Wednesday, May 20, 2009



Clarity and other poems by Thomas Fink
(Marsh Hawk Press, New York, 2008)

When I think of Thomas Fink's poetry I think of ice. His poems are clear and opaque, shiny and slippery, inviting and yet deceiving. Clarity and other poems is a pleasure to read because a majority of the poems in this collection incorporate ice and all its varieties. The first six poems immediately captivate the reader because of their architecture. Their zig and zag look like jagged juts and embryonic curves. Readers of Fink know that his poems live or die due his mastery of words and word plays. Here a tongue tingler from the opening poem, "Pyramid Assembled," (Editor's Note: the poem-excerpt's format is not exactly replicated below due to Blogger format)
           ... The scar could
           be masked by ascot, but it
                      seems contemptuous of anonymity.
                                 However ghosted, chairs on top of the
1table permit a last sweep.

It's hard not to be mesmerized by the music with "scar" "ascot" "anonymity." Fink also manages to ease in lines of poignancy along with clever wordplay. In the same poem Fink writes [Editor's Note: I can't replicate it per Blogger format but this poem-excerpt below shows lines forming a sort of "Z"),
In the late
forties, Dad
drove a car
that made
only left
is witnessed
under a convivial
think tank. Hollywood
exposés lessen labor hardships
for the glamorous....

The poem plays with the expectation of underage drinking, but besides being a clever turn of phrase the reader is confronted to examine what is "Underage/thinking?" For all the fun that is found in Fink's poetry it's easy to forget that beneath these shimmery surfaces is a serious social critique on life from the government’s ideology to the politics of the personal.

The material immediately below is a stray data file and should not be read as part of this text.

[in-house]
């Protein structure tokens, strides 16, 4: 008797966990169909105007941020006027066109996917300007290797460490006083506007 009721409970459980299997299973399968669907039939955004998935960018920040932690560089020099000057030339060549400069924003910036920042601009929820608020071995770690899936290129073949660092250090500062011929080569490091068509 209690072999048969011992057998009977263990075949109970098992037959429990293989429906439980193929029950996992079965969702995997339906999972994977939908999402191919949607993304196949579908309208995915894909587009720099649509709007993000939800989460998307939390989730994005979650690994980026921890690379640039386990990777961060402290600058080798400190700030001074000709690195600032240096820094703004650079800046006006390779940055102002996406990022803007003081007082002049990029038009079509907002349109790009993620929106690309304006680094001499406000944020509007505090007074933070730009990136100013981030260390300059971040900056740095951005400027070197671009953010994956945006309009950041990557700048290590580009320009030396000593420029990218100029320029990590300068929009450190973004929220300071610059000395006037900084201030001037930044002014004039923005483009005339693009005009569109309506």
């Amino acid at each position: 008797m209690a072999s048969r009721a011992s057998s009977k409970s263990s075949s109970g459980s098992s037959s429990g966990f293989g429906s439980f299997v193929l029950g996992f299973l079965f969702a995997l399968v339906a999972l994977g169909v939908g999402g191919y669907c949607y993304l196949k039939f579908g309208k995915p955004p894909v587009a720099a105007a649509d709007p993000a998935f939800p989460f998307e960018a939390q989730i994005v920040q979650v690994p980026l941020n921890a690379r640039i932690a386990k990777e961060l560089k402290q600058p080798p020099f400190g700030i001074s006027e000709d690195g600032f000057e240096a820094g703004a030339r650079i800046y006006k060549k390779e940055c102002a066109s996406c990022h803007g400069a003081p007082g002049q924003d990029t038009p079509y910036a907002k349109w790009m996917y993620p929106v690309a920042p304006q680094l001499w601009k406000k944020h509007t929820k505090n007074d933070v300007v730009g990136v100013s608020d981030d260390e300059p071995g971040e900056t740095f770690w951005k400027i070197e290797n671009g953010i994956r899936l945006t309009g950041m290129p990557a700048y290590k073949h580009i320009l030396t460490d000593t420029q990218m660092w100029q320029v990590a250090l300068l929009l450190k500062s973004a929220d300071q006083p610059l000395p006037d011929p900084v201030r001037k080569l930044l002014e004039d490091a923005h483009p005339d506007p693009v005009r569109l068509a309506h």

Speaking of the personal, Fink continues to push forward and explore "Yinglish Strophes," which import a Yiddish syntax in English by those who spoke Yiddish prior to speaking English. Here's a sample from "Yinglish Strophes 13," "A lobby— very wide. Is/ violent ping-pong. Your credit/ cart shouldn't naive. The price/ through simple things they make/ a weapon. But who against/ tomorrow or today is not/” Fink’s poems work by seducing you with snippets of the familiar then through his experimentation he rearranges the words toying with your expectation and teasing your intellect. Thomas Fink is a unique craftsman and perhaps one of the best to write poems in form— but Fink's brilliance is his inability to tell anything straight. Clarity and other poems also contains nonce sonnets, sestinas, and hay(na)kus.

The book contains seven nonce sonnets. This is from "Nonce Sonnet 1" "Does it help us to assume jinx when it could/ be just a long delay? Floating sages in this prefecture/ commonly deceive their credo base into a figment of hope-/lessness, as if it pays peace, but one blinks, & the lectern pauses." Besides adhering to the form, Fink builds on our anticipation by writing a "figment of hope" which has us assuming the poem is going in one direction, then like a bit of black ice he catches us unaware with the next line which reveals that it is actually a "figment of hopelessness." Another form, which may be new to readers of Fink, is the Hay(na)ku, which was invented by the poet, Eileen Tabios. These come towards the end of Clarity and are perfectly placed, because much of Fink's poetry is so dense and packed that the sparseness is a welcomed change. Here are a couple of sections from "Mayan Hay(na)kus"
we, us
wet, has use.


am as
you are. But.


by to
wax his war?


up to
see war out?

These poems give the reader more room to negotiate the poetry because of the clipped short verse and fragmentary nature. While Fink's voice remains the same these poems let him explore the space of the unsaid as well, and as a result, these poems feel fresh and exciting. Clarity and other poems is an accomplished work of complicated fun. Thomas Fink knows how to write poems that challenge the mind, pleasure the eye, tickle the tongue, and fascinate the ear.


Steven Karl’s poetry has appeared in or is forthcoming from Coconut, Boog City, Taiga, Vanitas, Barrow Street, and others. His reviews have appeared in Sink Review, Cold Front Magazine, Octopus, and Galatea Resurrects. He lives in Manhattan.

1 comment:

  1. Another view is offered by Eileen Tabios in GR #20 at